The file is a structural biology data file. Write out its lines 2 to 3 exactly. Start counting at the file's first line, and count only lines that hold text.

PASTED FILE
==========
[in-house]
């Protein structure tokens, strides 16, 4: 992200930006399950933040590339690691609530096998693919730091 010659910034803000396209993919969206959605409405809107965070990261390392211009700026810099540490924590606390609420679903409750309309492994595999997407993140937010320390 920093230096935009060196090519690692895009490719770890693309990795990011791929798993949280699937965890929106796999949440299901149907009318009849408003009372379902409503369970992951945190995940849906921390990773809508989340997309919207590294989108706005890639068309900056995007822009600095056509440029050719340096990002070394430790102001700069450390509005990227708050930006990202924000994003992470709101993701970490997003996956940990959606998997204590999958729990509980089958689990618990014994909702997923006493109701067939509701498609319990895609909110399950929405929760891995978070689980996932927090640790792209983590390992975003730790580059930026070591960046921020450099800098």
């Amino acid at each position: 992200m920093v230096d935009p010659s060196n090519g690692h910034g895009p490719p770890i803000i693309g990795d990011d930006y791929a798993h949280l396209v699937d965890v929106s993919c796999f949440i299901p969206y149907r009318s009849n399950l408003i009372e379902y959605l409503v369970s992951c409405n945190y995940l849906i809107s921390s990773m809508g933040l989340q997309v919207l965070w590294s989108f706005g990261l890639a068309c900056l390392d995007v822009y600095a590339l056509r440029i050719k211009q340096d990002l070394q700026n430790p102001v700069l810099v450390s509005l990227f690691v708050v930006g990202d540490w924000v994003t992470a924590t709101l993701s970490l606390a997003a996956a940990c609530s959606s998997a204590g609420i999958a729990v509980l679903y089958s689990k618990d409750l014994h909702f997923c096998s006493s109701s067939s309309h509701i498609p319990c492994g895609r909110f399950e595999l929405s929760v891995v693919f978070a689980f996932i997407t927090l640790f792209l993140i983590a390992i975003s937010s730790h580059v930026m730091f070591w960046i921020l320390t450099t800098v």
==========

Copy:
């Protein structure tokens, strides 16, 4: 992200930006399950933040590339690691609530096998693919730091 010659910034803000396209993919969206959605409405809107965070990261390392211009700026810099540490924590606390609420679903409750309309492994595999997407993140937010320390 920093230096935009060196090519690692895009490719770890693309990795990011791929798993949280699937965890929106796999949440299901149907009318009849408003009372379902409503369970992951945190995940849906921390990773809508989340997309919207590294989108706005890639068309900056995007822009600095056509440029050719340096990002070394430790102001700069450390509005990227708050930006990202924000994003992470709101993701970490997003996956940990959606998997204590999958729990509980089958689990618990014994909702997923006493109701067939509701498609319990895609909110399950929405929760891995978070689980996932927090640790792209983590390992975003730790580059930026070591960046921020450099800098």
């Amino acid at each position: 992200m920093v230096d935009p010659s060196n090519g690692h910034g895009p490719p770890i803000i693309g990795d990011d930006y791929a798993h949280l396209v699937d965890v929106s993919c796999f949440i299901p969206y149907r009318s009849n399950l408003i009372e379902y959605l409503v369970s992951c409405n945190y995940l849906i809107s921390s990773m809508g933040l989340q997309v919207l965070w590294s989108f706005g990261l890639a068309c900056l390392d995007v822009y600095a590339l056509r440029i050719k211009q340096d990002l070394q700026n430790p102001v700069l810099v450390s509005l990227f690691v708050v930006g990202d540490w924000v994003t992470a924590t709101l993701s970490l606390a997003a996956a940990c609530s959606s998997a204590g609420i999958a729990v509980l679903y089958s689990k618990d409750l014994h909702f997923c096998s006493s109701s067939s309309h509701i498609p319990c492994g895609r909110f399950e595999l929405s929760v891995v693919f978070a689980f996932i997407t927090l640790f792209l993140i983590a390992i975003s937010s730790h580059v930026m730091f070591w960046i921020l320390t450099t800098v």